Is that NEW GEAR?
The year is 2025 and I am in Georgia about to begin my thru hike on the AT. My total pack weight is eleven pounds and I am not an ultra-light hiker. No, those younger hikers carry a maximum of five pounds. Packs are now a combination of a carbon fiber composite with titanium threading. They are almost weightless, but are as strong as a tank. They don’t even get a scratch because of the new coatings, originally designed for eyeglass lenses, now routinely applied to backpacks and other outdoor gear.
My tent is translucent, strong, breathable, waterproof, and needs no poles. My sleeping bag is made of feathers that do not crush, do not absorb water and offer warmth envied by actual geese. My stove is a non-existent because I now carry a powder that burns hot, is environmentally sound, lasts for years and heats my specially manufactured food into tasty and nutritional morsels. I’m full after just a mouthful. My clothing is similar to what I remember from old Star Trek shows. You will recall that Captain Kirk wore the same damn clothes on every planet—no matter how far they were from their respective suns! Hiker clothing is now as comfortable as yoga outfits and works in heat, cold, rain etc. Patagonia Nano Puffs are now routinely found in hiker boxes and second hand stores.
Back to present day.
Sound like an exaggeration? Look at the technology advancement, in just the last five years, in the hiker community. Gear manufacturers have discovered that there are a lot of us who like to hike. The AT is as popular as ever—and will become even more popular after the release of a certain soon to be released movie—and hikers are gear junkies. Similar to those who are always looking for the next phone, next app, next tablet or some other advancement, hikers are constantly looking for the lightest, strongest, and most technologically advanced gear.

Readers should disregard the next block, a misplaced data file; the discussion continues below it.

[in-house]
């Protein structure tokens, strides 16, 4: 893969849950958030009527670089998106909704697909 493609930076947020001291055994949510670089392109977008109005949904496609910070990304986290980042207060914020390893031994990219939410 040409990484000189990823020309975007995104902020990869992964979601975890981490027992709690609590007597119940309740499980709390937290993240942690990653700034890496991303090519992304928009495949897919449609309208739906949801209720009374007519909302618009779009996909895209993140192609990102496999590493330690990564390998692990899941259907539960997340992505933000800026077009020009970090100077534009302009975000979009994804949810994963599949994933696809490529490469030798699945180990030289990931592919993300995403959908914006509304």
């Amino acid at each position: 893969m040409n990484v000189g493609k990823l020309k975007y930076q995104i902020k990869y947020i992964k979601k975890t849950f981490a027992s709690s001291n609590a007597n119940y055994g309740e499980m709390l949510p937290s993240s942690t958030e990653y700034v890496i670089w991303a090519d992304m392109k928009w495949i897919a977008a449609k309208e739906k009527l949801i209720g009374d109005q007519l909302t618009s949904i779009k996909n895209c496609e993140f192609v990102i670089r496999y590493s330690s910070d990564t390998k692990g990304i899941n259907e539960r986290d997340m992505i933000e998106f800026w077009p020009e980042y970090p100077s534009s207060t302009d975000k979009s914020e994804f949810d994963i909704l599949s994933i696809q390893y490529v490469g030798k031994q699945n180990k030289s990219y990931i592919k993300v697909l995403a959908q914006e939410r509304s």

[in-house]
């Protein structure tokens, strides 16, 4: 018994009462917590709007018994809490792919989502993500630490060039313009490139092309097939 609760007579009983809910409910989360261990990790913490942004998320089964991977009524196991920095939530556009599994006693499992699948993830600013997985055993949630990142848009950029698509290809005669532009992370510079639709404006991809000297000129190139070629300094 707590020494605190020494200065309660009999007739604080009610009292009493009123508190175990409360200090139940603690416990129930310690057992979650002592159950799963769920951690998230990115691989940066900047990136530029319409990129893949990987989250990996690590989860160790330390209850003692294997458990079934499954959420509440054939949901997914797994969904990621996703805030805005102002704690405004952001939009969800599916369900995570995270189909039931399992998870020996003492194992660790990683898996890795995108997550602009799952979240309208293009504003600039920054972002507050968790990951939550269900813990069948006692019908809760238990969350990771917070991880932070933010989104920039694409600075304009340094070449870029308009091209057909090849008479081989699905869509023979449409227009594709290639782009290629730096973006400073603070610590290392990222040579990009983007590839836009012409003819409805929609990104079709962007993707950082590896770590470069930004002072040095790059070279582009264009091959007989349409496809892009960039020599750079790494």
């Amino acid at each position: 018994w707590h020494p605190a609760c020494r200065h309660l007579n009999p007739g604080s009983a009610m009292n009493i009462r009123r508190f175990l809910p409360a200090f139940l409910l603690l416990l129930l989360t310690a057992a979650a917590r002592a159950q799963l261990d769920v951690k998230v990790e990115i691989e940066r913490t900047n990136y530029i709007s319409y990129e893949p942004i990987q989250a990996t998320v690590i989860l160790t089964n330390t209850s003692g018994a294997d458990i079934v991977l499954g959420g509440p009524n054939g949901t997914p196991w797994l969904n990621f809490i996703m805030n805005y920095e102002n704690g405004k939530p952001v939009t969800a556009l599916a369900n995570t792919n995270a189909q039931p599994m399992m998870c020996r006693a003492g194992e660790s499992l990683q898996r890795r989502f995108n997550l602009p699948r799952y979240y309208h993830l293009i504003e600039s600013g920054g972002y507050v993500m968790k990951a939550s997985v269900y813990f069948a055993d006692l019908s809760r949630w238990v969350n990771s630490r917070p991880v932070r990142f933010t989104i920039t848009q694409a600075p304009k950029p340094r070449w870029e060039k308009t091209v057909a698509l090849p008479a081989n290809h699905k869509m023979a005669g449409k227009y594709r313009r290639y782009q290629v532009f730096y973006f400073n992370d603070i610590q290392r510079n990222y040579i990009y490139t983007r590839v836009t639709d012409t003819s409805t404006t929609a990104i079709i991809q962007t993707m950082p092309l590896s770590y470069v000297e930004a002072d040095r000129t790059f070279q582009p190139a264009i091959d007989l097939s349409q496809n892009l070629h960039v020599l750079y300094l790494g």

As an older hiker, it seemed like it took forever for total pack weight to go from forty to thirty pounds. But, in only the last year or two ever lightening gear and other technological advancements have accelerated. The stove I bought just three years ago is now almost a relic because it is four ounces heavier than the current version. I feel like a sap.
Baby boomers, like myself, have undoubtedly contributed to the incentive manufacturers now have to spend money on research and development. We have some disposable income and will buy the newest stuff. In part, we have discovered we can hike longer and harder if we are carrying less weight on our backs. Younger hikers are also part of the resurgence in hiker technology. They want the latest and greatest stuff too. They have the same mindset as their brethren standing in line—overnight—to get the latest iPhone.
I have never needed the best phone, but I do feel the temptation to have the best gear. I resist it pretty well, but am not always as strong as I want to be. I guess if it gets more people outdoors, and away from the “other” technology, it is probably a good thing. I admit longing for the day that rain gear is invented that doesn’t make me sweat and keeps me dry. When that day comes, I will be buying it!
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